A belt speed sensor 100 is operably associated with the tread belt 18 to monitor the speed of the tread belt. In one particular implementation the belt speed sensor is implemented with a reed switch 102 including a magnet 104 and a pick-up 106. The reed switch is operably associated with the drive pulley to produce a belt speed signal. The magnet is imbedded in or connected with the drive pulley 86, and the pick-up is connected with the main frame 14 in an orientation to produce an output pulse each time the magnet rotates past the pick-up.

As previously mentioned, the rear roller 30 is secured to the drive shaft 82. Thus, rotation of the drive shaft causes the rear roller along with the associated endless belts 18 to rotate at, or nearly at, the same pace. The motor may be configured or commanded through user control to drive the endless belts in a forward direction (i.e., from the left side perspective, counterclockwise about the front and rear rollers) or configured to drive the endless belts in a rearward direction (i.e., from the left side perspective, clockwise about the front and rear rollers).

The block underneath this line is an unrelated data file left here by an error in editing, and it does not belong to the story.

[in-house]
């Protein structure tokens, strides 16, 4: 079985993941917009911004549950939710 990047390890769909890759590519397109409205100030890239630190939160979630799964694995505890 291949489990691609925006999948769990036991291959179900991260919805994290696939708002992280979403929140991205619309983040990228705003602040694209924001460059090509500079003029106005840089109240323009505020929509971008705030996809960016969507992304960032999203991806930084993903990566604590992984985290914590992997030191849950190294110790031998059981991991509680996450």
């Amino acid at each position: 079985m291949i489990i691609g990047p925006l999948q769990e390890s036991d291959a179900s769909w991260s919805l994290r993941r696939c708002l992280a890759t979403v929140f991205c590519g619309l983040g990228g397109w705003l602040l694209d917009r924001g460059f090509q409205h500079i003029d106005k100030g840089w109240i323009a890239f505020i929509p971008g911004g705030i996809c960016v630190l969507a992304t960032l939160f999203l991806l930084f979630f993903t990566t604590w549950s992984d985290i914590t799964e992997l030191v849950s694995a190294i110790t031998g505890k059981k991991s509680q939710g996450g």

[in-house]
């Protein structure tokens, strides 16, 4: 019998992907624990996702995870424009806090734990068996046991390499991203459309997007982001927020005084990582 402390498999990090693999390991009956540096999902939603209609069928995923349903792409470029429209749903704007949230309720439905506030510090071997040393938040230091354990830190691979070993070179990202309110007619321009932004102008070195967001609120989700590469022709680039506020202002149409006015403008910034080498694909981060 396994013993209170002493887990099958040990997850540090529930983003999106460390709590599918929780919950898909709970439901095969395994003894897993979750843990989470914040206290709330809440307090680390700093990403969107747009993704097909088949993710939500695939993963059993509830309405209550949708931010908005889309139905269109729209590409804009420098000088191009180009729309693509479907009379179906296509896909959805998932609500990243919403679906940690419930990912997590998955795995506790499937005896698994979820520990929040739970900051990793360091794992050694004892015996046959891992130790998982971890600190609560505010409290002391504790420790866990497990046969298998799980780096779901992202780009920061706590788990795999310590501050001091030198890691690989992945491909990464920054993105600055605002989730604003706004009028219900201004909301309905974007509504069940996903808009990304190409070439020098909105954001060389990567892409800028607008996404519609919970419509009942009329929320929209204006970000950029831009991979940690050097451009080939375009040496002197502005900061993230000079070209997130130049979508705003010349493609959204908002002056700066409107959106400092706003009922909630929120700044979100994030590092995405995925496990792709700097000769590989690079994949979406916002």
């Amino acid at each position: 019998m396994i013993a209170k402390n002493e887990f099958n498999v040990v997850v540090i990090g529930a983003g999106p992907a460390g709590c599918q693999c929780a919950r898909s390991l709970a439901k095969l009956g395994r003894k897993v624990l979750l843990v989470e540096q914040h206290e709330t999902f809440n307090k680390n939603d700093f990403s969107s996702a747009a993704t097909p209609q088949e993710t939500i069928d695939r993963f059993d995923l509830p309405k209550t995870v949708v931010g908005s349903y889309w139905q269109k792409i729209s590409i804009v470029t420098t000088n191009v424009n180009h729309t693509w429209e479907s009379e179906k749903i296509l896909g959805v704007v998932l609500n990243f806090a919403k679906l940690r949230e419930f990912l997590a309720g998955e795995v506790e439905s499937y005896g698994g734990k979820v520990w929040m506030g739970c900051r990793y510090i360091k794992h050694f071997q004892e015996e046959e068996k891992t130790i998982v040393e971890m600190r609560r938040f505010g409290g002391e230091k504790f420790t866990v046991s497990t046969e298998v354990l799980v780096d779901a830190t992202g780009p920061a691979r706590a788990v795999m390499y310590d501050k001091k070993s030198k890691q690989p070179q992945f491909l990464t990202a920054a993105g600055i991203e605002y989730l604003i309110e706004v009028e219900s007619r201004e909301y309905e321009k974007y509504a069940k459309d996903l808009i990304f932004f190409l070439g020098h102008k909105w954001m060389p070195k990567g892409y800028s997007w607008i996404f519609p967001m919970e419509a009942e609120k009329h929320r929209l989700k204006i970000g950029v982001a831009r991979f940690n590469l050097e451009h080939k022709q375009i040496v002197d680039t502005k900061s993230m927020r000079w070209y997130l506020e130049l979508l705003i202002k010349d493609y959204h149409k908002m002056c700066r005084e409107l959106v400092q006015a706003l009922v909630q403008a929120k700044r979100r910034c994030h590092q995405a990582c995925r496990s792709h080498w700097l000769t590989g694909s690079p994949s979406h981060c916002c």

During use, the tread belt 18 slides over the deck 26 with a particular kinetic friction dependant on various factors including the material of the belt and deck and the downward force on the belt. In some instances, the belt may slightly bind on the deck when the user steps on the belt and increases the kinetic friction between the belt and deck. Besides the force imparted by the motor 88 to rotate the belts, the flywheel 94 secured to the motor shaft has an angular momentum force component that helps to overcome the increased kinetic friction and help provide uniform tread belt movement. In one particular implementation, the deck is a ⅜″ thick medium density fiber based (or “MDF”) with an electron beam low friction cured paint coating. Further, the belt may be a polyester weave base with a PVC top. The belt may further incorporate a low friction material, such as low friction silicone.